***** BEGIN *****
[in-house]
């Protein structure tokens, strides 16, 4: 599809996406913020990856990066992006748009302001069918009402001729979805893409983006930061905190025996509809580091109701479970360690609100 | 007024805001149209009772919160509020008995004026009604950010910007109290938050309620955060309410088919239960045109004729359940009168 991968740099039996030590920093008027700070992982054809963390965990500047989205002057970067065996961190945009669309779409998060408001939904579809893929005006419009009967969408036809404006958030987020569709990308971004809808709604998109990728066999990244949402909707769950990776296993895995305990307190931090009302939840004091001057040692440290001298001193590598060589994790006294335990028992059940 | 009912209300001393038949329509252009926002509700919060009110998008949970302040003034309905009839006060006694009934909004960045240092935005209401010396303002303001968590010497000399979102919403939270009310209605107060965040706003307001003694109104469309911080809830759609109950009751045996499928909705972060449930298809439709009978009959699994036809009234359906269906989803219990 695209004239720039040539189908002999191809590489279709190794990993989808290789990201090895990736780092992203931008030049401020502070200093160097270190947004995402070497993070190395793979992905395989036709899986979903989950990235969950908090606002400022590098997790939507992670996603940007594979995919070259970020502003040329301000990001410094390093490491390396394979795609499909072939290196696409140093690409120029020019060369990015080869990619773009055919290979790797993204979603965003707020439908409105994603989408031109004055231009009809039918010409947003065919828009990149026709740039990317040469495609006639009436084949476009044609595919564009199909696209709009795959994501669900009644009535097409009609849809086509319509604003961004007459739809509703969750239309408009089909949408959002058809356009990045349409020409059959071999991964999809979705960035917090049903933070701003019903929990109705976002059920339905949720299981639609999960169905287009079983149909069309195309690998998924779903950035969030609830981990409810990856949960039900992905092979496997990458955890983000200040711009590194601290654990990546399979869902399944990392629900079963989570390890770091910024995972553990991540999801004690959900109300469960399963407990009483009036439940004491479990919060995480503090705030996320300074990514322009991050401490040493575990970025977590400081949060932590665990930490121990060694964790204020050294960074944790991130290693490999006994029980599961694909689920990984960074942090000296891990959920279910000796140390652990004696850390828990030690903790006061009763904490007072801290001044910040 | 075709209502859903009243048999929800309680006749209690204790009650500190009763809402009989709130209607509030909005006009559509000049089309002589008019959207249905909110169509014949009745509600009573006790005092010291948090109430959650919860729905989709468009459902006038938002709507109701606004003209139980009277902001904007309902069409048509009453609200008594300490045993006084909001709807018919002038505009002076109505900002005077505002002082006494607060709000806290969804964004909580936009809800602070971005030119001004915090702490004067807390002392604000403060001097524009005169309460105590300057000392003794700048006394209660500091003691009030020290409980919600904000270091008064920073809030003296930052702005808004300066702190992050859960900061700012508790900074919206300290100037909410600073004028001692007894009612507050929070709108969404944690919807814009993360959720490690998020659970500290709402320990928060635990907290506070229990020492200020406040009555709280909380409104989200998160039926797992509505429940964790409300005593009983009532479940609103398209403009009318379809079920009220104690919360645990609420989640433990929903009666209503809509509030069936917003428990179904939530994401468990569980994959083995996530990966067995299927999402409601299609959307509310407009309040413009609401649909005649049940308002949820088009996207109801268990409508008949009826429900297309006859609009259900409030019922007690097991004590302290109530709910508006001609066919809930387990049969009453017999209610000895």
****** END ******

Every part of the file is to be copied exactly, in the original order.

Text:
[in-house]
């Protein structure tokens, strides 16, 4: 599809996406913020990856990066992006748009302001069918009402001729979805893409983006930061905190025996509809580091109701479970360690609100 | 007024805001149209009772919160509020008995004026009604950010910007109290938050309620955060309410088919239960045109004729359940009168 991968740099039996030590920093008027700070992982054809963390965990500047989205002057970067065996961190945009669309779409998060408001939904579809893929005006419009009967969408036809404006958030987020569709990308971004809808709604998109990728066999990244949402909707769950990776296993895995305990307190931090009302939840004091001057040692440290001298001193590598060589994790006294335990028992059940 | 009912209300001393038949329509252009926002509700919060009110998008949970302040003034309905009839006060006694009934909004960045240092935005209401010396303002303001968590010497000399979102919403939270009310209605107060965040706003307001003694109104469309911080809830759609109950009751045996499928909705972060449930298809439709009978009959699994036809009234359906269906989803219990 695209004239720039040539189908002999191809590489279709190794990993989808290789990201090895990736780092992203931008030049401020502070200093160097270190947004995402070497993070190395793979992905395989036709899986979903989950990235969950908090606002400022590098997790939507992670996603940007594979995919070259970020502003040329301000990001410094390093490491390396394979795609499909072939290196696409140093690409120029020019060369990015080869990619773009055919290979790797993204979603965003707020439908409105994603989408031109004055231009009809039918010409947003065919828009990149026709740039990317040469495609006639009436084949476009044609595919564009199909696209709009795959994501669900009644009535097409009609849809086509319509604003961004007459739809509703969750239309408009089909949408959002058809356009990045349409020409059959071999991964999809979705960035917090049903933070701003019903929990109705976002059920339905949720299981639609999960169905287009079983149909069309195309690998998924779903950035969030609830981990409810990856949960039900992905092979496997990458955890983000200040711009590194601290654990990546399979869902399944990392629900079963989570390890770091910024995972553990991540999801004690959900109300469960399963407990009483009036439940004491479990919060995480503090705030996320300074990514322009991050401490040493575990970025977590400081949060932590665990930490121990060694964790204020050294960074944790991130290693490999006994029980599961694909689920990984960074942090000296891990959920279910000796140390652990004696850390828990030690903790006061009763904490007072801290001044910040 | 075709209502859903009243048999929800309680006749209690204790009650500190009763809402009989709130209607509030909005006009559509000049089309002589008019959207249905909110169509014949009745509600009573006790005092010291948090109430959650919860729905989709468009459902006038938002709507109701606004003209139980009277902001904007309902069409048509009453609200008594300490045993006084909001709807018919002038505009002076109505900002005077505002002082006494607060709000806290969804964004909580936009809800602070971005030119001004915090702490004067807390002392604000403060001097524009005169309460105590300057000392003794700048006394209660500091003691009030020290409980919600904000270091008064920073809030003296930052702005808004300066702190992050859960900061700012508790900074919206300290100037909410600073004028001692007894009612507050929070709108969404944690919807814009993360959720490690998020659970500290709402320990928060635990907290506070229990020492200020406040009555709280909380409104989200998160039926797992509505429940964790409300005593009983009532479940609103398209403009009318379809079920009220104690919360645990609420989640433990929903009666209503809509509030069936917003428990179904939530994401468990569980994959083995996530990966067995299927999402409601299609959307509310407009309040413009609401649909005649049940308002949820088009996207109801268990409508008949009826429900297309006859609009259900409030019922007690097991004590302290109530709910508006001609066919809930387990049969009453017999209610000895």